Ethics in Tax

by Ian Hayes
access120 days access
cpd hours4 CPD hours

This course will enable you to:

  • Recognise the difference between legal positions and ethical dilemmas
  • Understand the fundamental principles you should follow when dealing with ethics in tax
  • Realise the responsibilities different individuals and different companies have when dealing with ethics in tax
  • Understand the ICAEW's guidance to resolving ethical conflicts of interest
  • Understand the risks posed to organisations by ethical dilemmas in tax

From Jimmy Carr to Starbucks, the bad publicity resulting from overly aggressive but legal tax planning has left both tax advisors and their clients nervous. How does a company decide what line to tread between safeguarding their shareholders' interests and their responsibilities to society? How do you balance what's ethical and what's in the best interest of your businesses and clients?

This course looks in depth at what ethics are, and explains how you can use them and make them work for you. By a careful use of examples and cases drawn from real professional life, you will be presented with ethical dilemmas and equipped with tools to formulate your own responses and deal with them.

Law, citizenship and public morality

  • Why do we have to pay tax?
  • Why are some ethical issues backed by law and others not?
  • Why do people choose to avoid or evade tax?
  • What are taxpayers' rights and responsibilities?
  • What sort of help or censure do tax administrations deserve?
  • Where does equality have a place in a tax system?

Tax and professional ethics

  • What is the difference between an adviser and an intermediary?
  • What are the fundamental principles of the Professional Conduct in Relation to Taxation (PCRT)?
  • Integrity
  • Objectivity
  • Professional competence and due care
  • Confidentiality
  • Professional behaviour
  • Why is it important to establish boundaries with clients?
  • How should a tax adviser deal with issues with which they disagree?

Tax and the director

  • What is the structure of a company?
  • What are the responsibilities of the board, the directors and staff?
  • To what extent do legal and contractual constraints represent ethical responsibilities?
  • What are the specifics of taxation within a company and whose job is it to manage them?
  • What ethical considerations of tax policy are required from companies?
  • What ethical considerations are required from public companies and smaller, non-public companies?
  • What should the board of a global corporation consider when dealing with tax policy?
  • What should the board of an owner managed business consider when dealing with tax policy?
  • What is whistleblowing?
  • Where does whistleblowing fit within the ethics of tax in a corporate environment?

Conflicts of interest

  • Who are the lawmakers?
  • What is the guidance for understanding and resolving ethical conflicts in tax?
  • Data gathering
  • Evaluation of data
  • Risk quantification and limitation
  • Constructive self-review
  • Stress test
  • Records for the future

Questions, questions

  • How may a firm expose partners and staff to risks?
  • What actions could firms take to reduce risks and ethical dilemmas in tax?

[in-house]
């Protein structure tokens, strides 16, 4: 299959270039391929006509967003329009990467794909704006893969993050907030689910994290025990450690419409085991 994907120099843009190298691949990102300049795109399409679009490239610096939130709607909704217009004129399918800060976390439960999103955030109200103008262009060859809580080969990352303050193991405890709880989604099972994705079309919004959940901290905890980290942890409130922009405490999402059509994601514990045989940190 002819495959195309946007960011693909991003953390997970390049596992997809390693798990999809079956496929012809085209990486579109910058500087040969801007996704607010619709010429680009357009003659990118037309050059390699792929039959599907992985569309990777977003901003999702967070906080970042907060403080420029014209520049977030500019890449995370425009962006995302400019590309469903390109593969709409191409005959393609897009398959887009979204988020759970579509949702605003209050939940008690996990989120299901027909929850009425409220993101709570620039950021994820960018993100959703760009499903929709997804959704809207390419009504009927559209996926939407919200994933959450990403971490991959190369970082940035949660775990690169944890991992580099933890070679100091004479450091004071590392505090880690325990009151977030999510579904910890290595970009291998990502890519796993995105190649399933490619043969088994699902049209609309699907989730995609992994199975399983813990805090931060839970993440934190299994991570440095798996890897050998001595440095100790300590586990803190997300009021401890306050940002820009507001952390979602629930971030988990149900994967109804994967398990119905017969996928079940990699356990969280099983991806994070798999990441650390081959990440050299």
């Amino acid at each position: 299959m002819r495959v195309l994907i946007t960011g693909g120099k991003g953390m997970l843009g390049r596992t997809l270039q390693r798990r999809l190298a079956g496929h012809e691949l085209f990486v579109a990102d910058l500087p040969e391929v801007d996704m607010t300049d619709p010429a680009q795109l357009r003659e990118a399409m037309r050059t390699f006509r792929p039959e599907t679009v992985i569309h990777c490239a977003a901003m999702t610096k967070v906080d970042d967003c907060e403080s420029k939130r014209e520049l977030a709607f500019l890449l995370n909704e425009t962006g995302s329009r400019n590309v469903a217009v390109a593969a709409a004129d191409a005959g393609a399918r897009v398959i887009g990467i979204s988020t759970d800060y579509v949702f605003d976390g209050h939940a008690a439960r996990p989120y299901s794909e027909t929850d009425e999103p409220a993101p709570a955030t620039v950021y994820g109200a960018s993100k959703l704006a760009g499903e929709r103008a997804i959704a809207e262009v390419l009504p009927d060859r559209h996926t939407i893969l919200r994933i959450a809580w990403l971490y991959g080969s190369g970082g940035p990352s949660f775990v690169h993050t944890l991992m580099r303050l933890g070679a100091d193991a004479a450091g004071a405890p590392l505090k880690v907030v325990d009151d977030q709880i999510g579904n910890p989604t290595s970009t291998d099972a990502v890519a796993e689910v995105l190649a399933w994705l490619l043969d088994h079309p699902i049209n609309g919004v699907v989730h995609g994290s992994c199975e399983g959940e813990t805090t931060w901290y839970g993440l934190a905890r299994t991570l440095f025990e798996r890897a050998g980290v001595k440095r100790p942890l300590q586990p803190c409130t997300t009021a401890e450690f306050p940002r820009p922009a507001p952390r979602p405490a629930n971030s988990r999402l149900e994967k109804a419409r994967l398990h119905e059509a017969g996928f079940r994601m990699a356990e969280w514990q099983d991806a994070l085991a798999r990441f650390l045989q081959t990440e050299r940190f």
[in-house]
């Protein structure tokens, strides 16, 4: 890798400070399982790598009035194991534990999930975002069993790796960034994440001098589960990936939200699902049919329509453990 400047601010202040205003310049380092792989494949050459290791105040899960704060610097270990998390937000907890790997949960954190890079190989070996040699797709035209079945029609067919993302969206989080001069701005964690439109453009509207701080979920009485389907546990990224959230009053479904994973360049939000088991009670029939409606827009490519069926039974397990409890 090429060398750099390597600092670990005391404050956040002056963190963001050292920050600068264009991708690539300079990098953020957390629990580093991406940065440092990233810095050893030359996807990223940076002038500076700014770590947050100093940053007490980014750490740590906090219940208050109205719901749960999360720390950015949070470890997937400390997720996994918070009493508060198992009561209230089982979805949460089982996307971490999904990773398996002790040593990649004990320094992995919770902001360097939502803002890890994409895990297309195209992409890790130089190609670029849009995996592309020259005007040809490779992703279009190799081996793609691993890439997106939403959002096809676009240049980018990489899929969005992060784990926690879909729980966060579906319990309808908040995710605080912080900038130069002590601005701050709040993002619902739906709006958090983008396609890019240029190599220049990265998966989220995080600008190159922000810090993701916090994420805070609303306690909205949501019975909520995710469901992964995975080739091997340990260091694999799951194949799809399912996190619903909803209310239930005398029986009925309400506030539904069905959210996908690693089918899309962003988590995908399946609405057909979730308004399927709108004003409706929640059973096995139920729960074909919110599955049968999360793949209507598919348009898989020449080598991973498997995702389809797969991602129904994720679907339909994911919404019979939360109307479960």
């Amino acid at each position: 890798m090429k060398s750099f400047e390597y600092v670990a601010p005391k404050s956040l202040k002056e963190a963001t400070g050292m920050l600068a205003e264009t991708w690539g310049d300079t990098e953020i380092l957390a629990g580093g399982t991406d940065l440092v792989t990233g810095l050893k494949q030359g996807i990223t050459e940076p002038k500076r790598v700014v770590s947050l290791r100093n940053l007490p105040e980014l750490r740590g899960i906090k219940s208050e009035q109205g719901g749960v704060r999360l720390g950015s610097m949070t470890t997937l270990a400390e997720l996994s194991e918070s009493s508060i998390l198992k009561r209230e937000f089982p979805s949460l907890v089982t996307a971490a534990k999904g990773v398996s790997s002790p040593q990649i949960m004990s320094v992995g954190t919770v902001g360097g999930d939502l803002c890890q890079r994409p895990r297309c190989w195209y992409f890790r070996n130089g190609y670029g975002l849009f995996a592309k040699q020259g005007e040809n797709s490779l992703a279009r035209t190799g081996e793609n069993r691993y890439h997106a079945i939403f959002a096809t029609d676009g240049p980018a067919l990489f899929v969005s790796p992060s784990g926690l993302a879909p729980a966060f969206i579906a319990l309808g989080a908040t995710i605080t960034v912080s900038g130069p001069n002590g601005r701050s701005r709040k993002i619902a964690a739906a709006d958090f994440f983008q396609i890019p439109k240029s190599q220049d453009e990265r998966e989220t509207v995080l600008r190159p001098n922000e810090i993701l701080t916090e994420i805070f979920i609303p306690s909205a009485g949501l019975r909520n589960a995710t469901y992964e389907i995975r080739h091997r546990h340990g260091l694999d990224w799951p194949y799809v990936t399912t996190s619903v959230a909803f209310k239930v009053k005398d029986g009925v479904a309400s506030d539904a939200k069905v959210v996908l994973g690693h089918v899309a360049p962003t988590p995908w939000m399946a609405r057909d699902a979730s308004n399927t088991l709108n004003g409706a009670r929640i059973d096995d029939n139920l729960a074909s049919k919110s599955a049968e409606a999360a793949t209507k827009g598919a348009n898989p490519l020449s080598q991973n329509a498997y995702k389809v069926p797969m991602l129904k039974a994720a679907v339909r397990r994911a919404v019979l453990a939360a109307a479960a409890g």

• How could risks threaten the fundamental professional principles?

Ian Hayes is a chartered accountant and a chartered tax advisor. He is a tax practitioner of over 40 years standing and has advised on all taxes, capital, direct and indirect at national and international levels. During his career he has been partner in two firms, Armitage and Norton and Buzzacott.

He advised VAT America and Taxware, US digital tax suppliers, on EU VAT, and established two on-line agency businesses, Vatax Reclaim (now part of Vatit), dealing with VAT reclaims and Fiscal Solutions, which handles cross border VAT registrations and returns. He has also acted as in house tax adviser with Texaco. His clients have included governments, public organisations, multinational corporations, families, SMEs and charities.

In 2005, Ian focussed more on the public policy side of his interests. He is a member of the Professional Standards Board of CIOT and is joint author of "Towards greater fairness in Taxation, A model Taxpayer Charter".

He still acts in a consultant adviser role to select clients and professional firms, but much of his time is taken up with applied tax issues, especially in respect of ethics, the ethics of tax practice and digitalisation.

From 2001 to 2015 he sat on the Council of ICAEW and currently is a Council member of CIOT. He was a specialist adviser to HM Treasury and the Minister responsible for indirect taxation. From 2012 to 2017 he was one of the 16 business members of the EU VAT Forum.

Since 2011, Ian has been a Board member of CFE (Confederation Fiscal Europeenne), as Chair of the Professional Affairs committee, as First Vice President and, from 1 January 2019 as Chair of the Tax Technology Committee.

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ACCA partner with to provide high quality CPD for members. As an ACCA member, you are required to complete at least 40 relevant units of CPD each year, where one unit is equal to one hour. 21 units must be verifiable; the other 19 can be non-verifiable.

Verifiable CPD
Your course counts as verifiable CPD, if you can answer "yes" to these questions:

  1. Was the learning activity relevant to your career?
  2. Can you explain how you will apply the learning in the workplace?

You select courses that meet these criteria, and as you complete each course you get a CPD certificate so you can provide ACCA with the evidence that you undertook the learning activity.